FINALS : England retain men’s crown, Belgium win historic women’s title

 ETC 2024 : Finals and 3/4 matches

Division One Finals :
W  [2] BELGIUM 2-1 [1] ENGLAND
        Nele Gilis 3-1 Gina Kennedy  11-2, 11-8, 11-13, 11-5 (64m)
Marie Van Riet 0-3 Lucy Turmel  8-11, 7-11, 2-11 (24m)
       Tinne Gilis 3-0 Jasmine Hutton  11-8, 12-10, 11-2

M  [1] ENGLAND 2-2 (8-7) [2] FRANCE
     Curtis Malik 2-3 Sebastien Bonmalais  8-11, 10-12, 11-4, 12-10, 4-11 (102m)
Mohamed ElShorbagy 3-0 Victor Crouin   11-5, 11-6, 11-0 (31m)
Tom Walsh 0-3 Gregoire Marche  7-11, 10-12, 6-11 (42m)
Marwan ElShorbagy 3-1 Baptiste Masotti  7-11, 11-9, 11-8, 12-10 (57m)

Division Two Finals :
     Alasdair Prott 3-0 Daniel Simon  11-4, 11-5, 11-2 (25mm)
   Greg Lobban 3-2 Farkas Balazs  9-11, 11-3, 3-11, 11-6, 11-3 (63m)
 Martin Ross 3-0 Bendegúz Kamocsai  11-7 ,11-2, 11-4 (24m)

     Saskia Beinhard 3-2 Emilia Soini   11-7, 10-12, 5-11, 11-3, 11-2 (43m)
   Sharon Sinclair 3-0 Riina Koskinen  11-2, 11-3, 11-7 (17m)

3rd/4th Matches :
 Yannick Wilhelmi 3-1 Owain Taylor  17-15, 11-7, 8-11, 11-9 (72m)
Nicolas Mueller 3-0 Joel Makin   14-12, 11-9, 11-9 (39m)
Robin Gadola 0-3 Elliott Morris  10-12, 4-11, 2-11 (35m)
Dimitri Steinmann 2-2 Emyr Evans  11-4, 5-11, 7-11, 11-5 — (57m)

Tesni Murphy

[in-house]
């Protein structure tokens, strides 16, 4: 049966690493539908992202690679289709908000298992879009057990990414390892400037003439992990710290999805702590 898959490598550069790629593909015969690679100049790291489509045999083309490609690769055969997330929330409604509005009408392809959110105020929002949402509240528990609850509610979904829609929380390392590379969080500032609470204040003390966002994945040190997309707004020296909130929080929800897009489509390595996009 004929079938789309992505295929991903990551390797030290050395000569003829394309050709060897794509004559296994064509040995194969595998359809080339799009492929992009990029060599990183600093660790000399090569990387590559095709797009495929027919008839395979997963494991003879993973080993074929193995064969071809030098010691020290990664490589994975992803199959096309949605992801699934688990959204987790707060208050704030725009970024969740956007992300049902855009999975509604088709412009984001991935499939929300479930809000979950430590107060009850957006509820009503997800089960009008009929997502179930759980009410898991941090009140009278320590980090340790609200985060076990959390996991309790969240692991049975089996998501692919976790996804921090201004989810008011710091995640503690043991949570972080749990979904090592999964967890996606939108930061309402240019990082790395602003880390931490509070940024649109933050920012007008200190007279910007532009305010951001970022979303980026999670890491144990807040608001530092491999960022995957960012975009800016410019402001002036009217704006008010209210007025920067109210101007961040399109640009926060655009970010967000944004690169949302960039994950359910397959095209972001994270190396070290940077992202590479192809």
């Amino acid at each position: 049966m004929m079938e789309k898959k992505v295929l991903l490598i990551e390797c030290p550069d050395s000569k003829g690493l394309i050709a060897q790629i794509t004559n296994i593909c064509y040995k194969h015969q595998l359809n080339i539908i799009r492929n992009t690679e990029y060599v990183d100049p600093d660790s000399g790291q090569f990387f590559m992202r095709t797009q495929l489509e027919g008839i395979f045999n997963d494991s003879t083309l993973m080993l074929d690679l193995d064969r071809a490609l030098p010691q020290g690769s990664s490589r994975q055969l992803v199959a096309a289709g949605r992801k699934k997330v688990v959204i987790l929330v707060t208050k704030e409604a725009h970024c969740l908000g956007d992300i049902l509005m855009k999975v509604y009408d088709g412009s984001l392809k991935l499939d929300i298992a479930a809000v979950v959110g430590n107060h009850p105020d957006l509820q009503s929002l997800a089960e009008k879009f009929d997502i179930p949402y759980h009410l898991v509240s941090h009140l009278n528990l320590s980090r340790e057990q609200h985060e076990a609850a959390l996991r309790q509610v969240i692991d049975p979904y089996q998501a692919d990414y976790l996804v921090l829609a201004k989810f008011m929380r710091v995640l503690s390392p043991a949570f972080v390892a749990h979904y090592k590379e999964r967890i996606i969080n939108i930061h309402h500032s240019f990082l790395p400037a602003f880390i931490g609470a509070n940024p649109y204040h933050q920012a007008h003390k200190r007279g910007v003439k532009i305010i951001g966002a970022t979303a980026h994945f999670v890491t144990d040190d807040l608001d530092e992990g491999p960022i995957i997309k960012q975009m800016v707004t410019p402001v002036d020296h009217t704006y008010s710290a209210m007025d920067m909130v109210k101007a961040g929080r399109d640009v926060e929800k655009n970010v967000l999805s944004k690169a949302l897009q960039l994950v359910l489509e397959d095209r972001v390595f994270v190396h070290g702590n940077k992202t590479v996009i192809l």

3-1 Marie Stephan  11-3, 5-11, 11-4, 11-8 (36m)
Lowri Roberts 0-3 Lauren Baltayan   9-11, 5-11, 9-11 (25m
Emily Whitlock 3-1 Enora Villard  9-11, 11-6, 11-7, 11-7 (52m)




Belgium made squash history at the ESF European Team Championships in Zurich on Saturday as the formidable Gilis sisters earned the nation’s first ever title.

Victories for both world no.4 Nele and no.9 Tinne sealed a 2-1 victory at the Uster Squash Arena – denying England a 41st title out of 43 championships and becoming only the fourth country to etch their name on the illustrious trophy (after France in 2019, the Netherlands in 2010 and England on every other occasion since 1978).

Nele beat England’s Commonwealth Games champion Georgina Kennedy in four games in the match’s opening rubber. Apart from dropping a high-class third game on a tiebreak – saving three game balls but never having a match ball – Nele was calm and controlled throughout her vital 11-2, 11-8, 11-13, 11-5 victory over the 27-year-old from London.

Lucy Turmel then levelled matters with an expected 11-8, 11-7, 11-2 victory over Belgium’s world no.202 Marie Van Riet, so the result came down the third rubber between Tinne and Jasmine Hutton – a repeat of last year’s final match-up which Hutton had won so crucially.

World no.29 Hutton had her opportunities, but errors on attacking shots proved crucial, especially at the end of the second then the Englishwoman looked to be taking control – and it was Tinne who achieved redemption with a 11-8, 12-10, 11-2 win.

Nele said after her sister’s title-clinching victory: “My phone is blowing up! Everybody is telling me we re-wrote history! I can’t take it in just yet. I’m so, so proud of the whole team.

“It’s something we always believed we would do at some point – but it feels so, so good to achieve it. I really, really do hope this is a massive boost for squash in Belgium and will inspire lots of juniors, get a lot of media attention and get more people playing.”